The Peerbridge team selected Microsoft’s Azure IoT platform for their cardiac monitor because they, “saw the Microsoft IoT platform as being a foundational ingredient to help them grow and scale.” Peerbridge CEO, Adrian Gilmore states, “Azure IoT not only provides the secure data stream that is needed to monitor patients, it also offers cloud tools enabling us to present data in formats physicians expect, making the entire system a real revolution in cardiac care.” He continued, “Our engagement at the Microsoft AI and IoT Insider Lab, was the perfect opportunity for us to sharpen our team’s digital strategy, ensuring we optimize the company’s cloud architecture, and take full advantage of the variety of data services Microsoft offers.”

Avoiding diabetic amputations

Another company, Sensoria Health, a Seattle-based company, has taken on the problem of diabetes-related amputations. Why diabetes? Well, the statistics from the American Podiatric Medical Association are staggering:

  • More than 400 million people have diabetes worldwide
  • 32 million people in the US have diabetes, costing more than 327 billion dollars
  • In the world today, a lower limb is lost to diabetes every 20 seconds
  • Cost in the US is estimated to be about 20 billion dollars

The typical progression to the amputation of a toe, foot, or more, always begins with a foot ulcer. The Medical bootteam at Sensoria asked themselves, “What can be done to expedite the healing of foot wounds to avoid amputations?” In response, Sensoria joined forces Optima to develop the Motus Smart powered by Sensoria®. It combines Sensoria® Core technologies, together with the clinically-tested Optima Molliter Offloading System, to take the pressure off the area of ulceration to improve blood circulation which is a critical factor to improve chance of healing.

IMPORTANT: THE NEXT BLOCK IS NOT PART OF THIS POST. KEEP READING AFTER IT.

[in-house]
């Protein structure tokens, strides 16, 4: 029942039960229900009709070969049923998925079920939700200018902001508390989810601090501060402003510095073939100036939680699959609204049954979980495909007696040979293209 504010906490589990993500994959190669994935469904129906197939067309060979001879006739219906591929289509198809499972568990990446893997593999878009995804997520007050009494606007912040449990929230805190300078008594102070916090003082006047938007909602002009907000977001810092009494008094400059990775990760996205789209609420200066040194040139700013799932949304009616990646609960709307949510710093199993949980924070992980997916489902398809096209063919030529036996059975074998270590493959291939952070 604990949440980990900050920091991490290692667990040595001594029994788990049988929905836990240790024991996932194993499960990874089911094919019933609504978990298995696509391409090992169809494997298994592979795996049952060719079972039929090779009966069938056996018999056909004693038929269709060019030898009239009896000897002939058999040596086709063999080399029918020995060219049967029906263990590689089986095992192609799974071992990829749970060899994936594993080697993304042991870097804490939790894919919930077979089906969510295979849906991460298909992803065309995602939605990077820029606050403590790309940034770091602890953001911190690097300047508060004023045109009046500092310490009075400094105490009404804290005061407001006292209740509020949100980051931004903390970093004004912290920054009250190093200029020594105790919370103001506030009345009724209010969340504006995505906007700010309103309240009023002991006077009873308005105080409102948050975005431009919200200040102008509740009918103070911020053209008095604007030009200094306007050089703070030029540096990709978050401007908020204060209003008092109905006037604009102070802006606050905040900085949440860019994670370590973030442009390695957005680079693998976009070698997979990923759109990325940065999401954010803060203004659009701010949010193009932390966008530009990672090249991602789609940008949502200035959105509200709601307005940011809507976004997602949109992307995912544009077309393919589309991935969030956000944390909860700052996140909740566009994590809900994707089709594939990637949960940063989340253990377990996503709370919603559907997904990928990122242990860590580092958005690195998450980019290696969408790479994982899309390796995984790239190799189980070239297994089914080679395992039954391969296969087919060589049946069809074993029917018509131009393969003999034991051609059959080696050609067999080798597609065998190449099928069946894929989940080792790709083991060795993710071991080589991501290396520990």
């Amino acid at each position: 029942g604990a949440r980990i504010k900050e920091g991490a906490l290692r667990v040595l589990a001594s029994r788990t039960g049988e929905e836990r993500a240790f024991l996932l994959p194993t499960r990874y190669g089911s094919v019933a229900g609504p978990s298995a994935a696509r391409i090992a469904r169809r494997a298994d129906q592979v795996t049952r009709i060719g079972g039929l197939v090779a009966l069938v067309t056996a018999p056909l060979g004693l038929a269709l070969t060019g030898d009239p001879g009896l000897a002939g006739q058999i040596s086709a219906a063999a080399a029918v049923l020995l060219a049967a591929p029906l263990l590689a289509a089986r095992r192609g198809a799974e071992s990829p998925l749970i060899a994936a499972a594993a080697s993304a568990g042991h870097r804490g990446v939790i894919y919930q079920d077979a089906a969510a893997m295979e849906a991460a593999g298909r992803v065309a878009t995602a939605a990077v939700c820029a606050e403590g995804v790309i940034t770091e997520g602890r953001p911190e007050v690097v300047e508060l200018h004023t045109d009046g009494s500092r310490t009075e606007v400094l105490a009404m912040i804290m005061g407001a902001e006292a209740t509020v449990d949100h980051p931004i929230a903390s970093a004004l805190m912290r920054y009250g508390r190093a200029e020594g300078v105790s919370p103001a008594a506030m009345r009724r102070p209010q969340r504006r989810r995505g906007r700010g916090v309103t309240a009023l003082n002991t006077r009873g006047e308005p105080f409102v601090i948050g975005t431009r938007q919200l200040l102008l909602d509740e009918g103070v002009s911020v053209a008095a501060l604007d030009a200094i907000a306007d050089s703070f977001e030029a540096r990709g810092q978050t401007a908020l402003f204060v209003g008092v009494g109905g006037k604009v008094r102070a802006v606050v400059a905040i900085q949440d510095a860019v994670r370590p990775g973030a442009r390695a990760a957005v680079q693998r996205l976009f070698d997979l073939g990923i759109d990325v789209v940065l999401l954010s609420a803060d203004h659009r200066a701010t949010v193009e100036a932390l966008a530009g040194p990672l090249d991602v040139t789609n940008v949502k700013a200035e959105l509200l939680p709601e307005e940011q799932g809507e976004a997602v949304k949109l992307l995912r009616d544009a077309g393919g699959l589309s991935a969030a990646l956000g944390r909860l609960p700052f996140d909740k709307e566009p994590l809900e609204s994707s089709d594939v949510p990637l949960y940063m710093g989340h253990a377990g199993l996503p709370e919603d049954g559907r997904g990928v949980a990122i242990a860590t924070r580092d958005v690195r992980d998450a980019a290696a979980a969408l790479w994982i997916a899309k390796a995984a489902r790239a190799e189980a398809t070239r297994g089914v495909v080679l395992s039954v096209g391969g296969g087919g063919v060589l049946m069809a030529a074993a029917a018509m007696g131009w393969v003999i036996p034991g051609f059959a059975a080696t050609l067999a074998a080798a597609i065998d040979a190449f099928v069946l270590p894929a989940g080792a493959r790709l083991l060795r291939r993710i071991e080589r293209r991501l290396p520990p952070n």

Originally unveiled at the Consumer Electronics Show in January 2018, where it won Innovation Honoree Award, the Motus Smart, leverages Sensoria® Core to monitor activity and compliance, and is a clinically-proven and viable alternative to a total contact cast, and non-removable cam boot. The Sensoria® sensors work with a real-time app and alert system and an Azure based dashboard to inform patients, caregivers, and clinicians of non-compliant patients, allowing for easy and immediate intervention. The expensive and uncomfortable cast finally has an IoT, viable, and clinically-proven alternative with Motus Smart.

Simple UX focused on patient's adherence

Why did Sensoria choose Microsoft’s Azure IoT platform for their patient monitoring devices? Davide Vigano, co-founder and CEO of Sensoria, shares in this video the three reasons why they selected Azure:

  1. The richness of the development tools and already knowing how to use them
  2. The openness of the platform and ability to use open source
  3. Microsoft’s understanding and command of the enterprise market segment

Furthermore, Sensoria is using the Microsoft cloud and the Azure IoT platform to build a connected medical device platform, as they continue to develop new patient monitoring devices, like their smart sock v2.0 and Sensoria® Core, that drive improved outcomes for a variety of conditions. 

Learn more

Want to learn more about Microsoft and our work in healthcare? Check out our healthcare microsite, detailing our approach to the cloud and security, as well as compelling customer stories from Ochsner Health, BD, and others.